The collapse of the Sam Bankman-Freed FTX cryptocurrency exchange has led to heightened scrutiny of the role Alameda Research and its CEO Caroline Ellison played in the firm’s demise.
Ellison, 28, was raised by two MIT economists and graduated from Stanford University with a degree in mathematics. She met Bankman-Freed at the trading firm Jane Street Capital. Bankman-Fried, like Ellison, was raised by professors, and the couple adopted a philosophy of “effective altruism,” which involves earning large sums of money to fund charitable activities that bring maximum benefit to society. According to CoinDesk, the two have been reportedly involved in relationships from time to time.
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When Bankman-Fried left Jane Street in 2017 to start his own hedge fund known as Alameda Research, Allison joined shortly thereafter in what she called a “blind leap into the unknown.” She became one of the top traders at the new firm and said on an FTX podcast that joining Alameda was “too cool an opportunity to pass up” but dealing with capital was “pretty tough” when she first started at firm. in 2018.
“It was basically something I wasn’t used to thinking about,” she said. “So it was kind of like – I don’t know, I guess I was a trader, I mean, not that long on Jane Street, but a year and a half, which was more trading experience than a lot of Alamedas. At that time, traders had this. I kind of wanted to come in and be an expert on everything, but there were still a lot of things in the crypto world that I didn’t know anything about.”
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According to the Wall Street Journal, Alameda was a major cryptocurrency trader and often traded on the FTX platform. Although Bankman-Fried was the founder and majority owner of Alameda, he eventually relinquished control of its operations and focused primarily on his role as CEO of the FTX cryptocurrency exchange, which he founded in 2019. At its peak, FTX was valued at about $32. billion and was the third largest cryptocurrency exchange in the world by volume.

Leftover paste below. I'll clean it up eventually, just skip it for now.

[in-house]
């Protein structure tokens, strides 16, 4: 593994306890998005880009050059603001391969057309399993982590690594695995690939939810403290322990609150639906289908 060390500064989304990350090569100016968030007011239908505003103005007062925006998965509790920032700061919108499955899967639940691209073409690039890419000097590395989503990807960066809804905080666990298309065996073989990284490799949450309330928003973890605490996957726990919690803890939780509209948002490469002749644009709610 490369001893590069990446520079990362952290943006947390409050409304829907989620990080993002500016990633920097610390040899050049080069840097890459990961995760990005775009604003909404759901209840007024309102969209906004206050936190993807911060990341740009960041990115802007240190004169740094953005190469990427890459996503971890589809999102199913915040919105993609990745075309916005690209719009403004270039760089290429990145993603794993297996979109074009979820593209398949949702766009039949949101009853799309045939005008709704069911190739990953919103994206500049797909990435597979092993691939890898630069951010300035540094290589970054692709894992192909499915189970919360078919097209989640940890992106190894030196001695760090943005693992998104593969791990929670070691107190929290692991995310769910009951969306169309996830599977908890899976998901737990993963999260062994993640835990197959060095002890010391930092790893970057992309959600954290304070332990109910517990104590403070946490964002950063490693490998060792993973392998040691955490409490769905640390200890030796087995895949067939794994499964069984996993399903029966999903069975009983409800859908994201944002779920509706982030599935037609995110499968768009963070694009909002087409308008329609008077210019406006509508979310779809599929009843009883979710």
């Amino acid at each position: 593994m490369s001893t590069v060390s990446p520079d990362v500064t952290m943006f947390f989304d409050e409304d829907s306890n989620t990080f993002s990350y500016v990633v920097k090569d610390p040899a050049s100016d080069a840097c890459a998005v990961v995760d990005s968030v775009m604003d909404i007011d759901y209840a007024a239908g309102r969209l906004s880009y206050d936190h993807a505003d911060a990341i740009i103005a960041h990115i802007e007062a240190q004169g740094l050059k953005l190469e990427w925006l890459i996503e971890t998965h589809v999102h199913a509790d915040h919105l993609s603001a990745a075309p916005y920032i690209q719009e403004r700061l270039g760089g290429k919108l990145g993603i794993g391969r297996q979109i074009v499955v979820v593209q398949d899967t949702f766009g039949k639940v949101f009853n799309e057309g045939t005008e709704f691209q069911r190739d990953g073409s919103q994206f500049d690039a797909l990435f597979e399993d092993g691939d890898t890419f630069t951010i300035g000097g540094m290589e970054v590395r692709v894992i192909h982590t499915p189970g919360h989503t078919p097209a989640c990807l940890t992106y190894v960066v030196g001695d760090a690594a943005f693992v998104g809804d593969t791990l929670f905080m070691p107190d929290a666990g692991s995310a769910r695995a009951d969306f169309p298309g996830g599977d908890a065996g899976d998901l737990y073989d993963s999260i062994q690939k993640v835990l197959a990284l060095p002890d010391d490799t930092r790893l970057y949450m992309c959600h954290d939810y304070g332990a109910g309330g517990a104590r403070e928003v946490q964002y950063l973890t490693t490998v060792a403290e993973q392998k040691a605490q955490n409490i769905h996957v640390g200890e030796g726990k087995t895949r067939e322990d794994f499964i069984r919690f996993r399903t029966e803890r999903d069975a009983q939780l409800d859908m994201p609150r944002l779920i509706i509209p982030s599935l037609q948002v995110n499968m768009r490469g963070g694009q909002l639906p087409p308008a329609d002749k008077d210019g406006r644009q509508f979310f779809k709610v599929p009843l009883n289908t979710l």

The fast-paced atmosphere and rapid growth of both Alameda and FTX put more pressure on those at the helm. The Wall Street Journal previously reported that stimulant use was common among Bankman-Fried’s upper echelons. Ellison tweeted last year, “Nothing makes you appreciate how stupid many normal, non-drug human experiences are like regular amphetamine use.”
In October 2021, Ellison was named co-CEO of Alameda along with Sam Trabucco. She became CEO in August 2022 when Trabucco announced on twitter he stepped down from the role. Trabucco said directing Alameda alongside Ellison was “difficult, exhausting and exhausting” but added that he “would remain an adviser”.
Cryptocurrency prices were close to all-time highs in the fall of 2021, but in early 2022, digital currency prices plummeted and many investment and lending firms in the sector faced financial pressure.
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By early November of this year, Alameda and FTX’s financial announcements were on the rise. Rival cryptocurrency exchange Binance has canceled a preliminary plan to acquire FTX after due diligence revealed that Binance CEO Changpeng Zhao called the balance sheet “chaotic” in an interview with Fox Business’s Susan Li.
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The intertwined relationship between the two firms eventually led to their collapse as FTX loaned billions of dollars in client funds from the exchange to Alameda to bolster the firm’s financial position. When worried investors went to withdraw funds from FTX, it was unable to meet these requirements and became insolvent.
During a hangout earlier this month before the firm and FTX filed for bankruptcy, the Wall Street Journal reported that Allison informed Alameda employees that FTX was using customer funds to help Alameda meet its obligations, and added that she , Bankman-Fried and other members of the firm’s management were aware of the decision.
Kayla Bailey of Fox Business and Aislinn Murphy contributed to this report.